Choosing Surgery

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Choosing Surgery to Treat Sleep Apnea

Your snoring and the feeling of being tired all the time led to a referral to a sleep center. Your evaluation there led to a sleep study that showed obstructive sleep apnea. You tried the conservative approaches like weight loss, sleeping on your sides instead of on your back, and avoiding alcohol in the late evenings. You also tried continuous positive airway pressure therapy (CPAP) but could not sleep comfortably through the night while wearing it. 

doctor speaking to patients

You are worried because you have been told that your sleep apnea can create health problems, in addition to the snoring and disruption of your sleep. You want to treat your sleep apnea but are not having success. What should you do next?

Surgery Is an Option

Sleep apnea surgery is an option for patients who do not have success with positive airway pressure therapy (such as CPAP). Surgery is designed to prevent the blockage of breathing that occurs in obstructive sleep apnea. Surgery can remove or reposition tissue to keep the space for breathing open during sleep. One key to achieving good results in sleep apnea surgery is determining the underlying cause of this blockage and breathing. At UCLA, our Department of Head and Neck Surgery includes international experts in sleep apnea surgery. They are leaders in the selection of surgical treatment based on examination in the office as well as drug-induced sleep endoscopy, a test performed in the operating room that is designed to determine the cause of obstructive sleep apnea. Based on these results, a sleep surgeon can discuss options that might be best for you.

The most common surgical treatments for obstructive sleep apnea can be grouped into the following categories:


A number of options exist to open the breathing passages in your nose. This can improve nasal breathing during the day and night. In some cases, it can make CPAP more comfortable and allow CPAP to work well.

The nasal septum separates one side of the nose from the other. The septum can be displaced to one side (deviated septum) to keep air from flowing freely through the nostrils. The nasal septum can be repositioned or reshaped in an outpatient procedure called a septoplasty. 

The turbinates are curved structures inside the nose that extend out from the sides of the nasal passages. Reducing the size of enlarged turbinates can open space for breathing. There are other causes of blockage in the nose, and these can also require surgery.


The soft palate is the back of the roof of the mouth, and this area includes the tonsils that are on the sides of the throat. Soft palate surgery is a common approach in sleep apnea surgery. Over the past 20 years, newer palate surgery techniques based on repositioning tissue have replaced the old-fashioned approaches of removing tissue for our team. These techniques have made soft palate surgery more effective while also decreasing potential risks. Palate surgery generally requires an overnight stay in the hospital following surgery.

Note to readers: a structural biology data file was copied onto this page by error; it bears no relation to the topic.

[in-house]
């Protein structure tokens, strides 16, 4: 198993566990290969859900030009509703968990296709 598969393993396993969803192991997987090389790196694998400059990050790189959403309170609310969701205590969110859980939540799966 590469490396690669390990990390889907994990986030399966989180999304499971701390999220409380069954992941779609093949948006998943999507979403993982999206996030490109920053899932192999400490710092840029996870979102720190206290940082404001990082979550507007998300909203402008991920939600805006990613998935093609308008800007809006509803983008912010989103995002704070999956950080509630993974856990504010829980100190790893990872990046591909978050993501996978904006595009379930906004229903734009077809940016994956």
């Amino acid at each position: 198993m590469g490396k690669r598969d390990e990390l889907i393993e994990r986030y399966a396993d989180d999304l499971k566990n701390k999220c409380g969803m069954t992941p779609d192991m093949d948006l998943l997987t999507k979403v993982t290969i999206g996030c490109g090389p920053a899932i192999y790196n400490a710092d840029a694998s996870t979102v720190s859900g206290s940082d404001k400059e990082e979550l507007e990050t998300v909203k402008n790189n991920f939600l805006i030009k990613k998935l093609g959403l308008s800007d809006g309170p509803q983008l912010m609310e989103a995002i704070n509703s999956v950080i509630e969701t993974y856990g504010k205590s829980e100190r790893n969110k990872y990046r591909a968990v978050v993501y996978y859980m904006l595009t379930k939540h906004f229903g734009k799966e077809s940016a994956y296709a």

The tongue is a large muscle, and because muscles relax during sleep, the tongue can fall back in the throat to block breathing. 

One exciting approach is hypoglossal nerve stimulation. The hypoglossal nerve is the nerve that controls tongue movement, and stimulation of this nerve can move the tongue forward and treat obstructive sleep apnea. Hypoglossal nerve stimulation involves surgery to place a device in the upper chest and neck so that a patient can turn it on during sleep. The UCLA Head and Neck Surgery sleep surgery team includes the first surgeon in the Western US to offer this therapy after FDA approval in 2014, and our whole team has substantial experience and expertise that we use to discuss whether it is right for a patient before they undergo surgery. This is generally performed as outpatient surgery at UCLA.

We at UCLA perform a wide range of other procedures to treat obstructive sleep apnea focused on the tongue and structures near the tongue. These include tongue radiofrequency, genioglossus advancement, removal of the lingual tonsils (tonsils on the back of the tongue), and epiglottis surgery.

Jaw Advancement

 Maxillomandibular advancement or bimaxillary advancement is a surgery that involves moving forward the upper (maxilla) and lower (mandible) jaw. The jaws are held in a new position with metal plates and screws, and this procedure can open the entire throat.


It is crucial to talk openly with your sleep specialists, including your sleep surgeon. Make sure you understand why an approach may be right for you, weighing the risks and potential benefits. If you would like to discuss sleep apnea surgery options, please feel free to reach out to our experts in UCLA Head and Neck Surgery.